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The mango tree - blossom gall midge system: toward in-silico assessment of management practices

Grechi Isabelle, Saint Criq L., Ratnadass Alain, Normand Frédéric, Soria Christian, Brustel Lucie, Amouroux Paul, Boudon Frédéric. 2020. The mango tree - blossom gall midge system: toward in-silico assessment of management practices. In : Proceedings International on Symposium Understanding Fruit Tree Behaviour in Dynamic Environments. Küden A.B. (ed.), Losciale P. (ed.), Reighard G.L. (ed.), Costes E. (ed.), Küden A.B. (ed.), Morandi B. (ed.). Louvain : ISHS, pp. 633-642. (Acta Horticulturae, 1281) ISBN 9789462612778 International Horticultural Congress (IHC 2018). 30, Istanbul, Turquie, 12 August 2018/16 August 2018.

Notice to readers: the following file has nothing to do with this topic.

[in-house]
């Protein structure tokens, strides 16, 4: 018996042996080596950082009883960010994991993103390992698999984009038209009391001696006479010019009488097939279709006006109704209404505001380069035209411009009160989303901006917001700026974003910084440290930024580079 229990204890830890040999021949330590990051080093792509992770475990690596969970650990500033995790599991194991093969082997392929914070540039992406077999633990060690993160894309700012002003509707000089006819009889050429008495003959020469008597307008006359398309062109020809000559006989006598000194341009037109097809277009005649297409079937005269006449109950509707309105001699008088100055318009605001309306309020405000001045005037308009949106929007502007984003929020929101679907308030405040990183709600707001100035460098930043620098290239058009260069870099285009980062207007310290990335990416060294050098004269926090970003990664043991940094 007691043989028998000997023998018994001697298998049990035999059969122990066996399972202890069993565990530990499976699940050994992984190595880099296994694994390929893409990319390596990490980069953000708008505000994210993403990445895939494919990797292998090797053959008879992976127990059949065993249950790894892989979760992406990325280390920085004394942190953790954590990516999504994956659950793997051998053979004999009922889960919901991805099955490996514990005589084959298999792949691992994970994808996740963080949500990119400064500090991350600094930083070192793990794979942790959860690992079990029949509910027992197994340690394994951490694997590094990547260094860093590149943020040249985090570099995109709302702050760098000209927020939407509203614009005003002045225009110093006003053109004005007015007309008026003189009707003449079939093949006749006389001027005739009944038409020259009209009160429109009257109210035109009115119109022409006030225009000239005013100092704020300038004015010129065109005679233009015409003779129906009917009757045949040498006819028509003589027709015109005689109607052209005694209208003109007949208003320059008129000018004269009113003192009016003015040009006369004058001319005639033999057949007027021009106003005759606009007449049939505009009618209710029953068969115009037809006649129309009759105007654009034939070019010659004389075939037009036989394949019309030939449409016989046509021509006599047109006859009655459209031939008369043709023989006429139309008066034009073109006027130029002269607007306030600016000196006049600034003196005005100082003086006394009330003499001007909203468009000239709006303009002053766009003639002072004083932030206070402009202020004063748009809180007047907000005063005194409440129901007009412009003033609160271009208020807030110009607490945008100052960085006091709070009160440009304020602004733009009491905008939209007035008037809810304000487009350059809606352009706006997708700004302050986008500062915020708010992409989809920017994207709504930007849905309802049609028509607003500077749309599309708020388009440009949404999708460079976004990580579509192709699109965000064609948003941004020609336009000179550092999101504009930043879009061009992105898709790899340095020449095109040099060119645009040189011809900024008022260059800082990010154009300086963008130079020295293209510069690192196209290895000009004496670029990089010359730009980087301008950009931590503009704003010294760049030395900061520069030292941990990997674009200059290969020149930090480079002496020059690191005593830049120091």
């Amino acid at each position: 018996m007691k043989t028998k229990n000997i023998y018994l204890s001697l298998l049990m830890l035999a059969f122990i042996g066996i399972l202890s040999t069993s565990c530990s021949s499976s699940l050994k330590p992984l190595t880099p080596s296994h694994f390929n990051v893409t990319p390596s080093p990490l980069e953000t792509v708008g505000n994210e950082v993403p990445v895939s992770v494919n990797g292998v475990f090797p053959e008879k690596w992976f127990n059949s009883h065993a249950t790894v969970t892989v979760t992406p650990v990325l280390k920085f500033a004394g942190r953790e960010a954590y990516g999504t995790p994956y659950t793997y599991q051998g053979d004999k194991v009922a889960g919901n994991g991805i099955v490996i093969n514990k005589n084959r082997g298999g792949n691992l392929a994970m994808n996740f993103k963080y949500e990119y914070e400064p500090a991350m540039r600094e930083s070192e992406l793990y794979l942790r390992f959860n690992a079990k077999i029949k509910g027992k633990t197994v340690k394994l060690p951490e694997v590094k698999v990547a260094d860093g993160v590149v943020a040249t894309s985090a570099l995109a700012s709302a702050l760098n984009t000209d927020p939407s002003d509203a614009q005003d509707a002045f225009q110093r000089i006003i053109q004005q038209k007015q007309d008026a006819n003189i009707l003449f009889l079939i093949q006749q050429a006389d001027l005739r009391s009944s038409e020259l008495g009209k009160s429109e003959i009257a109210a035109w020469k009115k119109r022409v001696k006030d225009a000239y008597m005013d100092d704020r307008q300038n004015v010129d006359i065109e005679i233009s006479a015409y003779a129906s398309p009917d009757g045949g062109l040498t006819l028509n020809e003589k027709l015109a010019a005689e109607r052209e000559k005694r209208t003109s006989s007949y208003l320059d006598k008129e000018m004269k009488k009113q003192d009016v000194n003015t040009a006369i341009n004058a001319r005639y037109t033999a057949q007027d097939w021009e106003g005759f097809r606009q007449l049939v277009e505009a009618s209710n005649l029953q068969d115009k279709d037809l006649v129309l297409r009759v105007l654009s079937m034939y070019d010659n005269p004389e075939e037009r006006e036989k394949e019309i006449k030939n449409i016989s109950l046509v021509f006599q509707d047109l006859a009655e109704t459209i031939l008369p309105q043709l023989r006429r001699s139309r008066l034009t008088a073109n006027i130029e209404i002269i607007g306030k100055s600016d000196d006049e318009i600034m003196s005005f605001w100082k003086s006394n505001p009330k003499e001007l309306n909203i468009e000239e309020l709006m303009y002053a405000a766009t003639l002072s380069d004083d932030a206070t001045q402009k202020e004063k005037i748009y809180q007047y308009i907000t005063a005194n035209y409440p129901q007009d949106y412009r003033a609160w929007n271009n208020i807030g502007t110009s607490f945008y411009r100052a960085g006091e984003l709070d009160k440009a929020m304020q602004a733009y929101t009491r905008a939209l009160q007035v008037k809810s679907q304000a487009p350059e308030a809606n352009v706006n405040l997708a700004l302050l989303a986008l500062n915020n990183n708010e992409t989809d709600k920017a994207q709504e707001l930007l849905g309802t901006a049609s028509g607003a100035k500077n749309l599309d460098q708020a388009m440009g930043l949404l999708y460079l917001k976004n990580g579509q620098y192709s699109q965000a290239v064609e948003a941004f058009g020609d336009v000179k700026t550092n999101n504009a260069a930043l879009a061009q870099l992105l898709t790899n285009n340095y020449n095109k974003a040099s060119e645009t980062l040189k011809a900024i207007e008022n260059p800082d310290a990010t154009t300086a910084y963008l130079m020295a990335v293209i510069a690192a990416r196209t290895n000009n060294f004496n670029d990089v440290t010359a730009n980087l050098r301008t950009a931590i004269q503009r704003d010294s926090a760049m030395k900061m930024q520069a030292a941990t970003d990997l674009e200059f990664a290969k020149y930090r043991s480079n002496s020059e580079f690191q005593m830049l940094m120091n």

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Abstract : Mango (Mangifera indica L.), a major fruit production in tropical and subtropical regions, is facing many production constraints. Mango yield is irregular across years, fruit quality is heterogeneous at harvest, and mango tree exhibits phenological asynchronisms within and between trees that result in long periods with phenological stages susceptible to pests and diseases. Among them, the mango blossom gall midge (BGM, Procontarinia mangiferae Felt) is a major pest of mango which can cause significant yield losses by damaging mango inflorescences. A mango-BGM model is currently developed from experimental data. Its final objective will be in silico assessment of BGM management levers (e.g., manipulation of mango phenology to synchronize flowering and soil mulching during flowering, used as physical barrier to break the BGM life-cycle). The mango-BGM model simulates the dynamics of inflorescence and BGM populations of an orchard at a daily time-step during the period of mango flowering. The orchard is structured into three zones (or patches) according to applied mulching treatments. In a first approach, the model is defined at the patch scale and considers: i) age-structured inflorescence population dynamics within each patch, accounting for natural development and BGM-induced mortality of inflorescences; ii) stage-structured BGM population dynamics within each patch, differentiating the effect of mulching treatments on the BGM life-cycle for each patch; and iii) orchard colonization and movements of BGM adults between patches, both driven by inflorescence abundance in each patch. The model was parameterized from existing knowledge and experimental data collected in Reunion Island on 'Cogshall' cultivar. In a further step, virtual experiments will be performed with the model to assess the effects of management levers on mango flowering and subsequent fruit yield, according to exogenous pest pressure. The on-going modeling approach and preliminary results are presented and discussed.

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